Although discounting products is beneficial in order to sell off unpopular or damaged products, it is wise to keep them visually minimized. Many stores place sale signs on the store window in order to lure customers inside (See Fig. 3) . Once in the store, customers must pass through the whole store before reaching the clearance section [3]. This causes the customer to pass through the entire store first, possibly picking up items they didn’t originally intend on purchasing when they came in. If sale items are placed at the beginning of customers’ shopping experience, the discounted prices may diminish the value of the full priced merchandise, and as a result the store might lose a potential purchase. Businesses’ profits, in part, rely on wise placement decisions [10].
Chanel Namigohar/Illumin
Fig​ure 3: Sale signs are powerful lures for consumers, even once they're in the store.

Placement

Engineers’ successful placement of products in a store can create shopping ease, lure customers to products, and ultimately achieve a business’ revenue goals. Studies of consumer behavior reveal that most customers, when entering a store, turn right, which is a natural behavior, mostly due to driving styles. Because engineers understand this, they strategically decorate the right wall with creative displays to set the mood of the shopping experience. After customers pass the decompressing zone, the entrance area of the store, the right wall is the first thing they see and pay attention to. Proven by marketing and consumer research, people tend to shop in a counterclockwise direction, and this results in about $3 more per transaction [3]. Some studies even reveal that about 80% of our shopping is done subconsciously. Engineers know what people are likely to do, thus they do what they can to manage that process. Also, stores usually put their more expensive products at eye level (See Fig. 4) . Eye level is the “buy level” because it is the most looked at shelf area of the aisle. In the cereal aisle, for example, healthy cereals are placed on the top shelves, bulk cereal is placed on the bottom shelves, and the high profit margin cereals are placed in the middle, or eye level [8].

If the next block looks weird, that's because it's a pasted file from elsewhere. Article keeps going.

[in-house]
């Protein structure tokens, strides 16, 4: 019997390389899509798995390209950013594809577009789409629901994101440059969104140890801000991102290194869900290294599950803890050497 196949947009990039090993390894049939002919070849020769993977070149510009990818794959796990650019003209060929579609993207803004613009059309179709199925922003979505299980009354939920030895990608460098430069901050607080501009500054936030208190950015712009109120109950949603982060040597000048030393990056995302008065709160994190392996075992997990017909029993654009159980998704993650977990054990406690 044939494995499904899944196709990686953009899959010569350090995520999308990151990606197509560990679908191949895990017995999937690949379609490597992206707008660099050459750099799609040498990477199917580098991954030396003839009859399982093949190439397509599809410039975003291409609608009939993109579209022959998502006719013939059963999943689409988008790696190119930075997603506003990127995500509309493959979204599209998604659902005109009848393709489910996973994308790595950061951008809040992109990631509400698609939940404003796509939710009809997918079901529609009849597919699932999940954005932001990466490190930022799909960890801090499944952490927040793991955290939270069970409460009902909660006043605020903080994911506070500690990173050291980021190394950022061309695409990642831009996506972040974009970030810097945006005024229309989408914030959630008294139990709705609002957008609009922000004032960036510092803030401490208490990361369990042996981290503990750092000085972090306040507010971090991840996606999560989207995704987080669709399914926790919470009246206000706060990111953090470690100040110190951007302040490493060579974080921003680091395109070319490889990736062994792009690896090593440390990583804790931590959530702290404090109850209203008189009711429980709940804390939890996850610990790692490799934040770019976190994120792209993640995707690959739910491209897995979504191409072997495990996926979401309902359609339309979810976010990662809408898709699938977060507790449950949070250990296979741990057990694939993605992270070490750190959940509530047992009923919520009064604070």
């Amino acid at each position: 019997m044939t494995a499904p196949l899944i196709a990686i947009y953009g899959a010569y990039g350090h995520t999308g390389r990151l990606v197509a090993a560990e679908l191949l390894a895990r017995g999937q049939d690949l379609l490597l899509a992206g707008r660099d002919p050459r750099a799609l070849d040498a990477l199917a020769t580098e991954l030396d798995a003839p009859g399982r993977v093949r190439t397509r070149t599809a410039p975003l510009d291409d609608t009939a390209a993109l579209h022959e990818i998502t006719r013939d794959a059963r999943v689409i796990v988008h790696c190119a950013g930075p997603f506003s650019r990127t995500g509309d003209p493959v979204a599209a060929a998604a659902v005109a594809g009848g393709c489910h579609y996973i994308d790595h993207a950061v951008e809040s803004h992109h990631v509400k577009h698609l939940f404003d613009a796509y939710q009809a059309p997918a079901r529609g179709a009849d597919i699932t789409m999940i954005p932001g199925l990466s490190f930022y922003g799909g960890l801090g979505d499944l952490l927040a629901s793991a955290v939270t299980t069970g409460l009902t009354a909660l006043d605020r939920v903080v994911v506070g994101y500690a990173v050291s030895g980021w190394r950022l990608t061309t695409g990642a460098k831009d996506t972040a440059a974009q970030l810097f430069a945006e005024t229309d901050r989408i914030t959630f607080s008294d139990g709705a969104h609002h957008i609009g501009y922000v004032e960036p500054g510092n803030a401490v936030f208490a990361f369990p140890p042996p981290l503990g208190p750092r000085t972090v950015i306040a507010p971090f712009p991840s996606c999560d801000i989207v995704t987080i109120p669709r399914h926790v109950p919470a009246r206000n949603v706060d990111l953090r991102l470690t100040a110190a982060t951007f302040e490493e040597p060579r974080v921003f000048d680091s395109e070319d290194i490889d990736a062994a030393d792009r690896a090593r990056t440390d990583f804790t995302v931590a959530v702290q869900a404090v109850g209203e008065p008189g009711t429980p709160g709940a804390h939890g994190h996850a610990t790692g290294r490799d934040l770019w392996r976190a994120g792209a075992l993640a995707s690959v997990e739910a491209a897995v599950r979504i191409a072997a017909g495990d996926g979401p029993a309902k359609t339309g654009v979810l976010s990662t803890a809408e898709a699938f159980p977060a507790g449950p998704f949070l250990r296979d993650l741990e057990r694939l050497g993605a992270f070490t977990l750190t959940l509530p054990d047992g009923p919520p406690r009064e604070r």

Chanel Namigohar/Illumin
Fig​ure 4: The highest prices are often placed at the eye level.
Engineers also strive to guide customers away from the edges of the store and bring them closer to the center [6]. Layout engineers place products with high emotional value towards the middle of the aisles instead of at the corners [5]. High emotion products are products that many shoppers are very particular about such as coffee. These products usually require more concentration. Thus, it is better to keep these customers out of the corners of the aisles to avoid traffic while they are reading the packaging.
Not all placements are devised for the customer’s convenience however. Some tactics are employed by engineers to get customers to pass through the entire store (such as the placement tactic of putting the clearance section in the back of the store). For example, because eggs, bread, and milk are among the most popular grocery store items, these items are usually never placed together, but rather on opposite sides of the store [5]. This arrangement is purposefully planned to force customers to pass through different aisles, so that the likelihood of impulsive purchases increase. For example, customers looking to buy eggs may have to travel to the back of the store to find them, yet they may have also picked up delicious looking chocolate fudge popsicles they found on the way there. In some stores, the entire layout is devised around this tactic. Such layouts require customers to enter on one end of the store, while the exit and checkout registers are all the way in the back of the store [7]. This forces each customer to walk through the entire store to exit, thus increasing the chances of at least one purchase.

Conclusion

These layouts that are a part of our everyday lives are not invisible. Engineers try to understand and leverage the human senses and psychology to optimize for sales. We saw many examples of this. Without a room layout that creates shopping ease and encourages customers to stay in the store, a business may be shortchanging their potential. If the prices of discounted items are appropriated cautiously, items may be sold more rapidly. Even the placement of items is key to encouraging customers to shop in certain areas of the store [1]. Industrial engineering is an art, as well as a science, and formulating an effective layout strategy is one such domain where the craft is put to use. Brick and mortar stores will continue to rely on it as we enter a world where foot traffic is becoming increasingly rarer, and competition is fierce.

References

    • [1] T. Huff, "What IEs Do." What IEs Do. N.p., n.d. Web. 20 Oct. 2015.
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    • [3] S. Obispo, ": An Industrial Engineering Perspective." N.p., Feb. 2014.
    • [4] C. Tice, "7 Layout Secrets of the Big Retail Chains." Entrepreneur. N.p., 17 June 2012. Web. 20 Oct. 2015.